“How about we treat every young man who wants to buy a gun like every woman who wants an abortion: mandatory 48-hour waiting period, parental permission, a note from his doctor proving he understands what he is about to do, a video he has to watch about the effects of gun violence. Then, we should close down all but one gun shop in every state and make him travel hundreds of miles, take time off work, and stay overnight in a strange town to get a gun. Make him walk through a gauntlet of people holding photos of loved ones who were shot to death, people who call him a murderer and beg him not to buy a gun.” – Gloria Steinem

The Gilroy, California; El Paso, Texas; and Dayton, Ohio mass shootings of the past week marked the 249th, 250th and 251st mass shootings in the United States for 2019. Coinciding with 7th anniversary of the Sikh Temple Massacre in Oak Creek, Darryl Morin, President of Forward Latino, released a public statement on social media that declared the situation as an “Epidemic of Hate” in the country.

Seven years ago today, lives would change, including mine, although I did not fully realize it at the time.

On August 5, 2012, a beautiful Sunday while worshippers were gathering to give thanks to the Lord above for their many blessings, a white supremacist walked into the Sikh Temple in Oak Creek, Wisconsin killing 6 people, and wounding 4 others before taking his own life. Law enforcement would later learn he gunmen took their lives because he thought they were Muslim.

This weekend, as part of the annual remembrance of the tragedy, I was attending a powerful and moving one-person performance called “Rag Head: An American Story.” The story is an adaptation for the stage of the events of August 5, 2012. As I was sitting down in my seat before the performance began, I made the mistake of checking my phone one last time. That is when I saw the news.

I received a CNN Alert regarding an active shooter in El Paso, Texas and that a large number of individuals had been wounded and many feared dead.

As I sat in my seat watching the stirring performance by Sundeep Morrison who brilliantly plays the roles of multiple family members who experienced loss in the Sikh Temple shooting, I could not help but feel a great sadness. Morrison through her impactful performance took us through the hardships the family had to overcome as they tried to fit in, tried to advance professionally, and tried to be supportive of law enforcement. Yet it seemed, no matter their efforts, there was always a suspicion of their presence, and fore that a constant fear lingered for their personal safety.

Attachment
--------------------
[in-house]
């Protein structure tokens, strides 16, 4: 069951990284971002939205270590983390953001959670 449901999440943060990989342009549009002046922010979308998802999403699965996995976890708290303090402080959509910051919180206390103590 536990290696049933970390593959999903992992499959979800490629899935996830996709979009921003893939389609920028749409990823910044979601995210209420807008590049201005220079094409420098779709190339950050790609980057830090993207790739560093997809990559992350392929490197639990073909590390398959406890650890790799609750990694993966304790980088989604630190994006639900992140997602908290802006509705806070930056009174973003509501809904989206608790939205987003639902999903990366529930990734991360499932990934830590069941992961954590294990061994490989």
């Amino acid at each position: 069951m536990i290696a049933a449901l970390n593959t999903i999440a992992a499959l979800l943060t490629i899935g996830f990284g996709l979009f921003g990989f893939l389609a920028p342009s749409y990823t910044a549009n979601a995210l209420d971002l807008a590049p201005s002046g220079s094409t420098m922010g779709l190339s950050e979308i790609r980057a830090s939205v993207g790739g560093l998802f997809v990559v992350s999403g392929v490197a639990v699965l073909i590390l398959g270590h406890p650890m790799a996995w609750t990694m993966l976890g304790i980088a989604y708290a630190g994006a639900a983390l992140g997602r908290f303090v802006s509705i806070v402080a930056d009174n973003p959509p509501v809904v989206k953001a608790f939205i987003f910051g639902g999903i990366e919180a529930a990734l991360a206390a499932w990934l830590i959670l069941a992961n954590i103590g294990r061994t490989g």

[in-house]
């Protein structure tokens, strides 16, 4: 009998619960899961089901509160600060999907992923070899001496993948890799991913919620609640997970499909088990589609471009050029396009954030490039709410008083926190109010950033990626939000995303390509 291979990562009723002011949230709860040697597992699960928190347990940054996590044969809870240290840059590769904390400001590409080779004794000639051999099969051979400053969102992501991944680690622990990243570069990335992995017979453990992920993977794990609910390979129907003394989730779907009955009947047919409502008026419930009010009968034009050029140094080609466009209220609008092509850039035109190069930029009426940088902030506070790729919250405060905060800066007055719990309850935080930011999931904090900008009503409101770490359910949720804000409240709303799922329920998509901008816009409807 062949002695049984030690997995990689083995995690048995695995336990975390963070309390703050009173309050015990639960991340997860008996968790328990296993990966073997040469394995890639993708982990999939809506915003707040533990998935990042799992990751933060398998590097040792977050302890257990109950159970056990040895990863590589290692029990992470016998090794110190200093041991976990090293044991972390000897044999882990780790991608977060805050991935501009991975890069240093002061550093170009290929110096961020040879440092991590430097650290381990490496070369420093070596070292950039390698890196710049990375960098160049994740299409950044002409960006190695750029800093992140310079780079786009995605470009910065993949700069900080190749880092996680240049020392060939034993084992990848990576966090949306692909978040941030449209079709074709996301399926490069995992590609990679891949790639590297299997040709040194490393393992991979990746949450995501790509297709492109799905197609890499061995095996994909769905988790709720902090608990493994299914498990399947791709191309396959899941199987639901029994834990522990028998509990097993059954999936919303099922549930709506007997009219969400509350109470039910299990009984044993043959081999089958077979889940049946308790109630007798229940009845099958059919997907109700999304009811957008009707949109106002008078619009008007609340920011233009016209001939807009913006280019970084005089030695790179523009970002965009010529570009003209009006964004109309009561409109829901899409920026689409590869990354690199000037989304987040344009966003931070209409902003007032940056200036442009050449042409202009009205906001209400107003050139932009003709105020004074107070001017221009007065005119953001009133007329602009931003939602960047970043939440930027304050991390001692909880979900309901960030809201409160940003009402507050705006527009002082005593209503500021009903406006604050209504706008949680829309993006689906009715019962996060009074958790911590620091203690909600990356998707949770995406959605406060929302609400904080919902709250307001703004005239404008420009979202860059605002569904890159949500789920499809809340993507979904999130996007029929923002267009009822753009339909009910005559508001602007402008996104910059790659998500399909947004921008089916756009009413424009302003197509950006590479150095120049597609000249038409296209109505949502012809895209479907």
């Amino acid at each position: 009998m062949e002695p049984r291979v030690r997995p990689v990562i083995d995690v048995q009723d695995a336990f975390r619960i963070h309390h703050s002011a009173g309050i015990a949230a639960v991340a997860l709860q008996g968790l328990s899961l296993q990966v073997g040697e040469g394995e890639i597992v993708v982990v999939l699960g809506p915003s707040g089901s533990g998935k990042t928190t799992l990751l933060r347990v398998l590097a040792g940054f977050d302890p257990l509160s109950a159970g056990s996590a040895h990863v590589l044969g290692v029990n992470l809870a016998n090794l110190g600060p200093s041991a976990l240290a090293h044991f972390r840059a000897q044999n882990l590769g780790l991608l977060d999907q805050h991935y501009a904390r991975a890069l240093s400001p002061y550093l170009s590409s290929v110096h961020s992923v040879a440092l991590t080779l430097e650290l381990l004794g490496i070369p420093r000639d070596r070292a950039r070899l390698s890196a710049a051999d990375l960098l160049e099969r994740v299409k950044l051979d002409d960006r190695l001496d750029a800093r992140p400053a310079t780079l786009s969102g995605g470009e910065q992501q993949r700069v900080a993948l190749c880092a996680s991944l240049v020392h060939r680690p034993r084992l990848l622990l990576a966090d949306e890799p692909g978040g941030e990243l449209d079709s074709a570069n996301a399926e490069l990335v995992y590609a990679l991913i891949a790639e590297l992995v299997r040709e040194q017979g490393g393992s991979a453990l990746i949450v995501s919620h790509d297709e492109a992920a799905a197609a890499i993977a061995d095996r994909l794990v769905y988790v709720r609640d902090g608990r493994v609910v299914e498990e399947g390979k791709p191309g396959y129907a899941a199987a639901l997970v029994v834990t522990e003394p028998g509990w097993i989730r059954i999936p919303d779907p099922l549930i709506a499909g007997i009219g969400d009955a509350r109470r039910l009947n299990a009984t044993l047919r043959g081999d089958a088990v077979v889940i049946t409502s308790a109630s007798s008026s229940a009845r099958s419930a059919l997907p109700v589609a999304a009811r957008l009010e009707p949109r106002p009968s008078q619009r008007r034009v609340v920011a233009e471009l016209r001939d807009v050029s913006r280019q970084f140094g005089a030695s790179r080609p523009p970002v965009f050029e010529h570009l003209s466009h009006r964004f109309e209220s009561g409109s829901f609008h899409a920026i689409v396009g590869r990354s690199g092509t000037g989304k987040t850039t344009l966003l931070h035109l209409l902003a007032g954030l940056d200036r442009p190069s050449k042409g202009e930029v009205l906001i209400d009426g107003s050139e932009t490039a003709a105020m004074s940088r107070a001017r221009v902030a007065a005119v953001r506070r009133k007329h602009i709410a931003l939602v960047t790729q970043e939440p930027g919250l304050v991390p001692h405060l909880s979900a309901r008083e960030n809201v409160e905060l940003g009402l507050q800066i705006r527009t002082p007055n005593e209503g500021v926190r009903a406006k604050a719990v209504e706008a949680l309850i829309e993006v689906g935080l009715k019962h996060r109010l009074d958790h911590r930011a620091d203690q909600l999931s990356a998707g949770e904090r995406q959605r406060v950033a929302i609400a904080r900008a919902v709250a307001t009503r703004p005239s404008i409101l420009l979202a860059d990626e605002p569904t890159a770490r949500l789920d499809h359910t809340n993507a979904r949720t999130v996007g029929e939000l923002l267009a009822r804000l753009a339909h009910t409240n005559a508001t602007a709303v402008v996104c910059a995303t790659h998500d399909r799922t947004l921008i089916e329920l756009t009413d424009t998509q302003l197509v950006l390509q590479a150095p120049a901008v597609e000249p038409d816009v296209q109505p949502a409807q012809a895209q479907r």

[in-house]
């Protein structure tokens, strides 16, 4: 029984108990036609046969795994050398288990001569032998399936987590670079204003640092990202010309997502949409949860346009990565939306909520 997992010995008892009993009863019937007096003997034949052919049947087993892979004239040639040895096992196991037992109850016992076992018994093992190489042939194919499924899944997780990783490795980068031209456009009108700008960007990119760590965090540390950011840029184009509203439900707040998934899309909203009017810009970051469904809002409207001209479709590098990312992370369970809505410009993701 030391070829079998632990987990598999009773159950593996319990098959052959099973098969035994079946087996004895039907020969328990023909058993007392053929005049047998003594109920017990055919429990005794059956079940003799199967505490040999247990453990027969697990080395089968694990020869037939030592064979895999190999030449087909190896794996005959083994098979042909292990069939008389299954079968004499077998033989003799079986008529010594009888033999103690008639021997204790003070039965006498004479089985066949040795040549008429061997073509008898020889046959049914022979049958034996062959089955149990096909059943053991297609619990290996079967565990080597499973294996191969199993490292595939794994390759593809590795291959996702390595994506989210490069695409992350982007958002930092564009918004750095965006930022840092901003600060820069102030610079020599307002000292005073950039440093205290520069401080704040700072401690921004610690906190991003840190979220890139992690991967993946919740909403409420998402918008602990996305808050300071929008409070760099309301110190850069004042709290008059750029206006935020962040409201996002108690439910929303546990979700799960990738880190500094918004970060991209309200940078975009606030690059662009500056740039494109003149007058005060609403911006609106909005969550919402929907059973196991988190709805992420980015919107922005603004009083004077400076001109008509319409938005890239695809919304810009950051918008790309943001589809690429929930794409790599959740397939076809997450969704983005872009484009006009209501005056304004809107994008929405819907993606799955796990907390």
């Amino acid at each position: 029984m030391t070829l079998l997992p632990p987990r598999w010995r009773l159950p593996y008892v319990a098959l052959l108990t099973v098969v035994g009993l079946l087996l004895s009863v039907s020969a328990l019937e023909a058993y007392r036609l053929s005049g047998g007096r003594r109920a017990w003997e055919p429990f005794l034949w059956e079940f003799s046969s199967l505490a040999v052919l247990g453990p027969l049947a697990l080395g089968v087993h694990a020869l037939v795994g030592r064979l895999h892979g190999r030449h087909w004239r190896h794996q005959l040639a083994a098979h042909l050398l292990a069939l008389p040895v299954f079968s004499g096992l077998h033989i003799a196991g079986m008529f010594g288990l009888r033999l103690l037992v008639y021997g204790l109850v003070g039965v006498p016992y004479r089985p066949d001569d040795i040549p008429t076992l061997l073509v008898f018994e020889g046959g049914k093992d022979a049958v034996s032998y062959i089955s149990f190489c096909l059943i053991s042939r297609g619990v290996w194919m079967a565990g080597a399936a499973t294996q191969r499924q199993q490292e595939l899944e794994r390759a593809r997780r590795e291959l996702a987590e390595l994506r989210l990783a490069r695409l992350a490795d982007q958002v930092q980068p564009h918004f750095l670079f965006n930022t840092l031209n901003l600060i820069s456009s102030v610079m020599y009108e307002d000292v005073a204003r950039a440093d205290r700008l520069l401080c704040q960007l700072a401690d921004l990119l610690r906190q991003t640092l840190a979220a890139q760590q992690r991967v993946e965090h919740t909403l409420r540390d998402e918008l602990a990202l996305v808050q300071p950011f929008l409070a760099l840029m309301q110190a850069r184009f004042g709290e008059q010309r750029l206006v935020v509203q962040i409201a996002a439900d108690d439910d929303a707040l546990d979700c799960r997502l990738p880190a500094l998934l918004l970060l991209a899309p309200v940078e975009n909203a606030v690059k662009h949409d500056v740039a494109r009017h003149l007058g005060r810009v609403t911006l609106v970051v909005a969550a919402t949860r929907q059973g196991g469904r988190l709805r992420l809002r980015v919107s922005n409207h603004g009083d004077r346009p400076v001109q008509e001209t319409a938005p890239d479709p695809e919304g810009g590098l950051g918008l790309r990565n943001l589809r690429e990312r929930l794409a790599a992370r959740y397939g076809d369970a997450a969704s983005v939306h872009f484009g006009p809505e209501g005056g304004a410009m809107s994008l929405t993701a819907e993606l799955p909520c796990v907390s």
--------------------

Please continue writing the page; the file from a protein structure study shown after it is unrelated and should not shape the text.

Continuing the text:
I remember as a child, learning about great wrongs that once occurred in our country and how people died because of how they looked or where they came from. I also remember being grateful that I didn’t have to worry because that was a long time ago. Sadly, I now see things slightly differently.

Over the years I have come to know not one, but numerous families who literally, not metaphorically, lost a loved one because of how they looked or spoke. I have received urgent calls from school administrators asking for guidance as scores of children from grade school to college were being bullied, threatened and beaten for looking “Mexican” or having Spanish sounding names. As a parent, I stopped to imagine how I would feel if one of my children were to come home bruised and bloodied for no reason but the color of their skin, or their name.

Yes the experience has changed me.

I used to believe that there was a universal understanding among Americans as to what it meant to be a good American. That despite our politics or faiths, we were part of a social compact, that there was an understanding on key principles and rights that were granted not to some, but to all. Yet it has become obvious this is no longer the case.

Hispanic and African Americans have fought in every U.S. war including the Revolutionary War. Sikh have fought in every war since our nation’s independence. They have sacrificed for our nation’s principles, they love our country, they are part of our country. Yet there are those who refuse to acknowledge the sacrifice, the contributions. There are those who are now choosing to act on hateful rhetoric as the doctrine of white supremacy is being passively defended, and with it, a belief that to be an American is to be White, speak English and to belong to certain religions.

As we reflect on the tragic anniversary of the Sikh Temple of Wisconsin in Oak Creek, and pray for the lost and injured from three new communities in the last eight days, I humbly ask that we recommit ourselves to living our faith. Please defend the precious gift that the Lord gave each person at the moment of conception – human dignity – and protect that human dignity whether at home, school, or work. We cannot be a truly great country if it is only great for a select few.

Darryl Morin

Darryl Morin

Lee Matz